Germination and seedling growth test: Twenty five seed of V. radiata were germinated in each Petri dish on filter paper with 10 mL of each concentrations of leaves aqueous extract of A. indica for the different methods as mentioned above. Distilled water was used as control. Three replicates were incubated in a randomized complete block design at 20°C in an incubator with fluorescent light. Germination criteria were the emergence of the radical through the pericarp. Germination percentages were recorded every day and total seedling length was measured after 3 days of incubation using five seedlings taken randomly from each dish.

Statistical analysis: ANOVA test was used to determine the level of significance within the V. radiata regarding the effect of A. indica seed aqueous extract on germination and seedling growth of V. radiata. Significance of differences was accepted when (p≤0.05).

RESULTS

Germination and seedling growth: Germination percentages of V. radiata (method 1) after all periods of imbibition were decreased as the concentration of the aqueous leaves extract of A. indica increased as shown in Fig. 1, but the inhibition of germination was more pronounced (p≤0.05) after first day of imbibition.

The seedling growth, either total seedling length (Fig. 2), root and shoot length of V. radiata (Fig. 3) also decreased with increasing concentration of aqueous leaves extract in comparison with water control.

Aqueous leaves extract of A. indica had significant (p≤0.05) toxic inhibitor(s) on root and shoot length of V. radiata but it had more toxicity on root length than shoot.

Germination percentages of V. radiata (method 2) were decreased significantly (p≤0.05) as the concentration of the aqueous leaves extract of A. indica increased after all periods of imbibition (Fig. 4). The inhibition of germination was more pronounced at higher concentration.


Fig. 1: Effect of different concentrations of A. indica leaves aqueous extract on germination percentages of V. radiata (standard error was shown)

Fig. 2: Effect of different concentrations of A. indica leaves aqueous extract on total seedling length of V. radiata (standard error was shown)

Fig. 3: Effect of different concentrations of A. indica leaves aqueous extract on shoot and root length of V. radiate (standard error was shown)

Fig. 4: Effect of different concentration of A. indica leaves aqueous extract on germination percentages of V. radiata (standard error was shown)

In this method, the percent of reduction in germination percentage was higher in comparison with method 1.


Fig. 5: Effect of different concentrations of A. indica leaves aqueous extract on total seedling length of V. radiata (standard error was shown)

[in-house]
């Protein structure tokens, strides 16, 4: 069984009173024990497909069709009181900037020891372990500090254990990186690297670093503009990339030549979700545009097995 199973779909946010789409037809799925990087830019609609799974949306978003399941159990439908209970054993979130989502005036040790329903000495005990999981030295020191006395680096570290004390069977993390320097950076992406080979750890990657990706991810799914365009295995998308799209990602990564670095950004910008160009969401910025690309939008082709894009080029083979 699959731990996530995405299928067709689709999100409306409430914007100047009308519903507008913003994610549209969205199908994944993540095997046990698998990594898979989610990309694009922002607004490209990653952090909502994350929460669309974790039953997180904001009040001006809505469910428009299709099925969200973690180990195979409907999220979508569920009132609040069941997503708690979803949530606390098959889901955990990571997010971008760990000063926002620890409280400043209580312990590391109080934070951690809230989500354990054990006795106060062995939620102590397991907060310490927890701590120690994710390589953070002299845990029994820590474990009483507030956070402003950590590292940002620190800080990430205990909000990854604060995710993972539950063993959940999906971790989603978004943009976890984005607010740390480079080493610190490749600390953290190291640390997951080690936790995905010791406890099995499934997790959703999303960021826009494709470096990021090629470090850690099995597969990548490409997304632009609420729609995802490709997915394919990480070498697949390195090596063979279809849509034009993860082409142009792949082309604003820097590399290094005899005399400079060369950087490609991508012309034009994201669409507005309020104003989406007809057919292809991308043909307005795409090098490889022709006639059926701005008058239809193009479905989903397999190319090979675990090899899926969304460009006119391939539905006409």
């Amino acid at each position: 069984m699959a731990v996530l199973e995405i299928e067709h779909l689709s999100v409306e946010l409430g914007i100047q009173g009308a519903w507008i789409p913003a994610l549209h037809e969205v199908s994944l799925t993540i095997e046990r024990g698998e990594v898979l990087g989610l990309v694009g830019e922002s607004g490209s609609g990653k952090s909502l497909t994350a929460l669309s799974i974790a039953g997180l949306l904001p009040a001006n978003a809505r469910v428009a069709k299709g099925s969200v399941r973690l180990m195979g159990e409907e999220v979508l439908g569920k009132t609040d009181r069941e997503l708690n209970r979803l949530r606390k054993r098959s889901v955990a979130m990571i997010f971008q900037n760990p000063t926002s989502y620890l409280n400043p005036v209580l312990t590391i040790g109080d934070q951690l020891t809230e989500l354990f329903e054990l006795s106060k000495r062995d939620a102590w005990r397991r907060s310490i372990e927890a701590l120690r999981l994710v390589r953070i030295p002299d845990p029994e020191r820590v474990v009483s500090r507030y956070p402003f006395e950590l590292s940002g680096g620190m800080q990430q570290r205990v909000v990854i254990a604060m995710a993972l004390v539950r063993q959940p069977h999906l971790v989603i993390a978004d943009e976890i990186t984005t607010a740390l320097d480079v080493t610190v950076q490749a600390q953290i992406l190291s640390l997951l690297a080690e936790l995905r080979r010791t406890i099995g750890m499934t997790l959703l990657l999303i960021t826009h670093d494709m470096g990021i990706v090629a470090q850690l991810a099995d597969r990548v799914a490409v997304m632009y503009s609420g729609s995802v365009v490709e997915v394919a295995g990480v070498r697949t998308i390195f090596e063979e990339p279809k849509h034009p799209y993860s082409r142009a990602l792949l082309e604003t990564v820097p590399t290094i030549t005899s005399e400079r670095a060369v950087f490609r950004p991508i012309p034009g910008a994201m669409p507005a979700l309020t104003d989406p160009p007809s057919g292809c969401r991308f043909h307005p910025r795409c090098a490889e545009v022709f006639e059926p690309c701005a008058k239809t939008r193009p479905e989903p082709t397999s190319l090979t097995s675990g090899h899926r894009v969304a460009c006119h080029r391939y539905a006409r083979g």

Fig. 6: Effect of different concentrations of A. indica leaves aqueous extract on shoot and root length of V. radiata (standard error was shown)

The total seedling length, root and shoot length of V. radiata also decreased with increasing concentration of aqueous leaves extract of A. indica (Fig. 5 and 6, respectively). Aqueous leaves extract of A. indica had significant toxic inhibitors on seedling growth of V. radiata but it had more toxicity on root length than shoot (p≤0.05).

Germination percentage of V. radiata (method 3) after the first day of imbibition was decreased significantly (p≤0.05) as the concentration of the aqueous leaf extract of A. indica increased (Fig. 7). While the inhibition of germination percentage of V. radiata after the second and third day of imbibition was indicated only at the higher concentrations.

Root, shoot and total seedling length of V. radiata also decreased with increasing concentration of leaves aqueous extract but the inhibitory effect on root length was higher than shoot as indicated in Fig. 8.


Fig. 7: Effect of different concentration of A. indica leaves aqueous extract on germination percentage of V. radiata (standard error was shown)

Fig. 8: Effect of different concentration of A. indica leaves aqueous extract on seedling growth of V. radiata (standard error was shown)

DISCUSSION

Leaves aqueous extract of the A. indica exerted a typical effect on germination and seedling growth of V. radiata. High toxicity at high extract concentration and low toxicity at low concentration. Thereby A. indica leaves extract may contain some phytotoxic substance(s) that inhibit germination and seedling growth of V. radiata. Previous investigation reported that aqueous extract of some plant species contains phenolics or other toxic substances (Belicova et al., 2001; Atoum et al., 2006; Modallal and Al-Charchafchi, 2006). These phenolics inhibit the germination and seedling growth of some plant species (Blum et al., 1984; Al-Charchafchi et al., 1987), by their interference with indol acetic acid metabolism, or synthesis of protein and ions uptake by plants (Castro et al., 1984). Therefore, some soluble allelochemicals such as phenolics might be released from A. indica leaves to the environment which had germination and growth inhibitory effect on new seeding of V. radiata or other plant species.

The results of the present investigation in method 1, method 2 and method 3 revealed that leaves aqueous extract of A. indica capable of inhibiting germination and seedling growth of V. radiata. This might be due to some soluble phenolic(s) or other phytotoxic substances release to the environment which had inhibitory effect on seed germination and subsequent seedling growth of V. radiata.

The inhibition on germination and seedling growth of V. radiata was more pronounced at the first day in comparison with that of second and third day of imbibition. This might be due to release chemical compound(s) from V. radiata seeds to the environment and make interference with leaves aqueous extract of A. indica. This interference might be acted as synergic or antagonistic effects on germination and seedling growth of V. radiata.

The results of present investigation in method 1, method 2 and method 3 revealed that leaves aqueous extracts of A. indica capable of inhibiting root length more than shoot length of V. radiata. This might be due to the direct contact between the root and phytotoxic compounds of the leaves aqueous extracts which in turn may inhibit cell division (Rietjens and Alink, 2003) which is highly active at meristimatic tissue of the growing root tip.

The present study concluded that the secondary metabolic compounds (either phenolics, saponins, alkaloids or others) probably produced by leaves of A. indica and affected as inhibitory action against germination and seedling growth of V. radiata.

This research needs further investigation to determine the chemical component(s) of A. indica leaves aqueous extract by using thin layer chromatography or High Performance Liquid Chromatography, then test their effects on germination and seedling growth of V. radiata.